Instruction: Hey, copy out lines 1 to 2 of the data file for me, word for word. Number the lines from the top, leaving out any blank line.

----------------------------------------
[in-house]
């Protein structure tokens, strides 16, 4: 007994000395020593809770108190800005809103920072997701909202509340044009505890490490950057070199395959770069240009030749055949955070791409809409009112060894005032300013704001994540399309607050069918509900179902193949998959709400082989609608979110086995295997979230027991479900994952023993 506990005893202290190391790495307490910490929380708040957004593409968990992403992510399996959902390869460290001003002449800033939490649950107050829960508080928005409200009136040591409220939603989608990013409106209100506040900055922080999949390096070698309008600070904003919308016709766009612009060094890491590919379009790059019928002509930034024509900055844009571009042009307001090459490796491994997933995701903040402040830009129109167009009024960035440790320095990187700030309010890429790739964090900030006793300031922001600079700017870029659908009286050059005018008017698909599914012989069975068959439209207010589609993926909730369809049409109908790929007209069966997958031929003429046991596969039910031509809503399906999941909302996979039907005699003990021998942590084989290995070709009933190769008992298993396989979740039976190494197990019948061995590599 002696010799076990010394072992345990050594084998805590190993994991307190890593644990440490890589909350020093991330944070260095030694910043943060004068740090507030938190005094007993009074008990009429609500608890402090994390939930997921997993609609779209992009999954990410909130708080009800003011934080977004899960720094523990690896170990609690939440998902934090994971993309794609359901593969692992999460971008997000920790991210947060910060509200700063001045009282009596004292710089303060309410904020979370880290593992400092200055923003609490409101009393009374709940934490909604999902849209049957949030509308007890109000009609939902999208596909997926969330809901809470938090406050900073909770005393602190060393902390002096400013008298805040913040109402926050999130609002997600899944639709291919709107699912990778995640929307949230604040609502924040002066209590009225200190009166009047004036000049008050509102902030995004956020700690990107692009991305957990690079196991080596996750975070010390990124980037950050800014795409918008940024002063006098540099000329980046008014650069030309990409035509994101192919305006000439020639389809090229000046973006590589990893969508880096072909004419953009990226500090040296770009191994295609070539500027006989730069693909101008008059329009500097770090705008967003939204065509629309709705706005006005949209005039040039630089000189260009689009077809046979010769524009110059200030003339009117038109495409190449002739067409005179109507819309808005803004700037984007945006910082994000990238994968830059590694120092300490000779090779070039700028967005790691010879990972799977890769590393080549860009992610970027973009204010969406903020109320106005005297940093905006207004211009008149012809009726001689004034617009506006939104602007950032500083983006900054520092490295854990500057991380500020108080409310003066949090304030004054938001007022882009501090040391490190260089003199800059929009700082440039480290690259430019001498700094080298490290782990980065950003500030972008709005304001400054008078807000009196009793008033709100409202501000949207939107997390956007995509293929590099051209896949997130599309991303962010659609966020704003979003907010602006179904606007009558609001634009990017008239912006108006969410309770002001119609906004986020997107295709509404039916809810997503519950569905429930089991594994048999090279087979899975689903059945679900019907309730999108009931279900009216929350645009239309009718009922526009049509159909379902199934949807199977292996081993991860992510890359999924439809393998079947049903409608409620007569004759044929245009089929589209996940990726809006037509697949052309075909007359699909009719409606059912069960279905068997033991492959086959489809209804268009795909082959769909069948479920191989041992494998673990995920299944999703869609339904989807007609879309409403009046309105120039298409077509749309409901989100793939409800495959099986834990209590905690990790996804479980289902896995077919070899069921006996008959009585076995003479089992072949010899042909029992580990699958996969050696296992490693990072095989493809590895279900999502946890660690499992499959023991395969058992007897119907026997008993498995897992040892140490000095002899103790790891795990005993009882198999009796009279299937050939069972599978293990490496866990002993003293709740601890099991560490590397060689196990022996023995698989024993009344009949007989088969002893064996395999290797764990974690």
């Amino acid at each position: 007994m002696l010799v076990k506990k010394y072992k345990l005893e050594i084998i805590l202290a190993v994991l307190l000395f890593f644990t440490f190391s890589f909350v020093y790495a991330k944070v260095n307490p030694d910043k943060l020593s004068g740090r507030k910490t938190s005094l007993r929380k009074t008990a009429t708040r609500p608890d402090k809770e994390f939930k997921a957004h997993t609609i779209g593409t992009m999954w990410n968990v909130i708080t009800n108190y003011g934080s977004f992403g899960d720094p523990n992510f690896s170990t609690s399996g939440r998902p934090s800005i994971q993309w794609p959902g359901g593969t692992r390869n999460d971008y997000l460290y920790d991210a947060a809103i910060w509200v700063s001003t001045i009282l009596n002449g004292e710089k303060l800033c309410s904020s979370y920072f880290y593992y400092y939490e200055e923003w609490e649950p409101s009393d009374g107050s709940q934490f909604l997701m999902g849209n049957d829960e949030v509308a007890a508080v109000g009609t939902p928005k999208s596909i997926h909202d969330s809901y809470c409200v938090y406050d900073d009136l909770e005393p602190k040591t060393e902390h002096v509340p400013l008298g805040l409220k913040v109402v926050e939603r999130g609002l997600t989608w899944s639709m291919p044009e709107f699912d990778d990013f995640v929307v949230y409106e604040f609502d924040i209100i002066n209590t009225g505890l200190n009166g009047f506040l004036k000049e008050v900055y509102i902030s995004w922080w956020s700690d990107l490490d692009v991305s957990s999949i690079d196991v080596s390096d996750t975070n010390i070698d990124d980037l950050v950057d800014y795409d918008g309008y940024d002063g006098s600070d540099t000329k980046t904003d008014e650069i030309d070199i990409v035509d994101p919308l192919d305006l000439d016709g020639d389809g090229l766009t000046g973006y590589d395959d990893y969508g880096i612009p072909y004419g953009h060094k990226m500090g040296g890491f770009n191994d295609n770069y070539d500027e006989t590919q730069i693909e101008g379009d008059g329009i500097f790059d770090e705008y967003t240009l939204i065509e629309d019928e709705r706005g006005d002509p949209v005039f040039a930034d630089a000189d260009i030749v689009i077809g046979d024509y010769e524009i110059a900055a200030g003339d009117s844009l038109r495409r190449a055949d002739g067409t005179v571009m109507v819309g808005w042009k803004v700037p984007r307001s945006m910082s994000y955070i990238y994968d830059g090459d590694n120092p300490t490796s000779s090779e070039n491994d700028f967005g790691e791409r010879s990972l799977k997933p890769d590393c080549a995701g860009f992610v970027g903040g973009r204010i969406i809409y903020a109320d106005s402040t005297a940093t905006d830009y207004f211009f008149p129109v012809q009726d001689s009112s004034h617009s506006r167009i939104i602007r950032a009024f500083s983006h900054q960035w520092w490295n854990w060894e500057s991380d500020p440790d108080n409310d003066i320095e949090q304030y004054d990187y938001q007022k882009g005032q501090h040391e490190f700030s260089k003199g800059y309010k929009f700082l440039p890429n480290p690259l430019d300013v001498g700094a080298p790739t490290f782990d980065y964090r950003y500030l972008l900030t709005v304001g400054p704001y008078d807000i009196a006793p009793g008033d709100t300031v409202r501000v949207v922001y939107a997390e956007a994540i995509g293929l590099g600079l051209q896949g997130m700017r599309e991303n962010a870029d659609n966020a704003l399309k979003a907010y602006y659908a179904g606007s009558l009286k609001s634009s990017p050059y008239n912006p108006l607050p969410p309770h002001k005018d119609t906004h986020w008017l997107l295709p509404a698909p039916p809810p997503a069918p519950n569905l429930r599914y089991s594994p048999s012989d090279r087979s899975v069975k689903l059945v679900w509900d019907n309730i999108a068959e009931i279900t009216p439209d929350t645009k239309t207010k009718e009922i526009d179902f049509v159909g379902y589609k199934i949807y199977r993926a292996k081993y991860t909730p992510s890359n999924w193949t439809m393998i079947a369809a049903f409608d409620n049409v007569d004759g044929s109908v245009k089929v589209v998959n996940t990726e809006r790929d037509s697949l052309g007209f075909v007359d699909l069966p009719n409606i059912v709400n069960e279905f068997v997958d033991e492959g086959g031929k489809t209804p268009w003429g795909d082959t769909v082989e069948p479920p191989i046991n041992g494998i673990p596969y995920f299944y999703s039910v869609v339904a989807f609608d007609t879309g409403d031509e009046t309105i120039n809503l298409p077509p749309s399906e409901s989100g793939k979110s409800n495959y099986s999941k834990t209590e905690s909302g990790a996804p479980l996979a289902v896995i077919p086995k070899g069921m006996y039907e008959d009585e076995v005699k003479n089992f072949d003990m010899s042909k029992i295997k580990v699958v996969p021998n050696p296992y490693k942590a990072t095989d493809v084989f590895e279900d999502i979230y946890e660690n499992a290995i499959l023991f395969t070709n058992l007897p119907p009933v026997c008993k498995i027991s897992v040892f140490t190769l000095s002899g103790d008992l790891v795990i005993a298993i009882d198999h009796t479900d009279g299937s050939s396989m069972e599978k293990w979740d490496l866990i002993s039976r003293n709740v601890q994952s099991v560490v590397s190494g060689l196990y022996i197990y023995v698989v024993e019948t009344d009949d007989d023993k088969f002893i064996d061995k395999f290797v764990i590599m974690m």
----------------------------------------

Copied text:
[in-house]
């Protein structure tokens, strides 16, 4: 007994000395020593809770108190800005809103920072997701909202509340044009505890490490950057070199395959770069240009030749055949955070791409809409009112060894005032300013704001994540399309607050069918509900179902193949998959709400082989609608979110086995295997979230027991479900994952023993 506990005893202290190391790495307490910490929380708040957004593409968990992403992510399996959902390869460290001003002449800033939490649950107050829960508080928005409200009136040591409220939603989608990013409106209100506040900055922080999949390096070698309008600070904003919308016709766009612009060094890491590919379009790059019928002509930034024509900055844009571009042009307001090459490796491994997933995701903040402040830009129109167009009024960035440790320095990187700030309010890429790739964090900030006793300031922001600079700017870029659908009286050059005018008017698909599914012989069975068959439209207010589609993926909730369809049409109908790929007209069966997958031929003429046991596969039910031509809503399906999941909302996979039907005699003990021998942590084989290995070709009933190769008992298993396989979740039976190494197990019948061995590599 002696010799076990010394072992345990050594084998805590190993994991307190890593644990440490890589909350020093991330944070260095030694910043943060004068740090507030938190005094007993009074008990009429609500608890402090994390939930997921997993609609779209992009999954990410909130708080009800003011934080977004899960720094523990690896170990609690939440998902934090994971993309794609359901593969692992999460971008997000920790991210947060910060509200700063001045009282009596004292710089303060309410904020979370880290593992400092200055923003609490409101009393009374709940934490909604999902849209049957949030509308007890109000009609939902999208596909997926969330809901809470938090406050900073909770005393602190060393902390002096400013008298805040913040109402926050999130609002997600899944639709291919709107699912990778995640929307949230604040609502924040002066209590009225200190009166009047004036000049008050509102902030995004956020700690990107692009991305957990690079196991080596996750975070010390990124980037950050800014795409918008940024002063006098540099000329980046008014650069030309990409035509994101192919305006000439020639389809090229000046973006590589990893969508880096072909004419953009990226500090040296770009191994295609070539500027006989730069693909101008008059329009500097770090705008967003939204065509629309709705706005006005949209005039040039630089000189260009689009077809046979010769524009110059200030003339009117038109495409190449002739067409005179109507819309808005803004700037984007945006910082994000990238994968830059590694120092300490000779090779070039700028967005790691010879990972799977890769590393080549860009992610970027973009204010969406903020109320106005005297940093905006207004211009008149012809009726001689004034617009506006939104602007950032500083983006900054520092490295854990500057991380500020108080409310003066949090304030004054938001007022882009501090040391490190260089003199800059929009700082440039480290690259430019001498700094080298490290782990980065950003500030972008709005304001400054008078807000009196009793008033709100409202501000949207939107997390956007995509293929590099051209896949997130599309991303962010659609966020704003979003907010602006179904606007009558609001634009990017008239912006108006969410309770002001119609906004986020997107295709509404039916809810997503519950569905429930089991594994048999090279087979899975689903059945679900019907309730999108009931279900009216929350645009239309009718009922526009049509159909379902199934949807199977292996081993991860992510890359999924439809393998079947049903409608409620007569004759044929245009089929589209996940990726809006037509697949052309075909007359699909009719409606059912069960279905068997033991492959086959489809209804268009795909082959769909069948479920191989041992494998673990995920299944999703869609339904989807007609879309409403009046309105120039298409077509749309409901989100793939409800495959099986834990209590905690990790996804479980289902896995077919070899069921006996008959009585076995003479089992072949010899042909029992580990699958996969050696296992490693990072095989493809590895279900999502946890660690499992499959023991395969058992007897119907026997008993498995897992040892140490000095002899103790790891795990005993009882198999009796009279299937050939069972599978293990490496866990002993003293709740601890099991560490590397060689196990022996023995698989024993009344009949007989088969002893064996395999290797764990974690």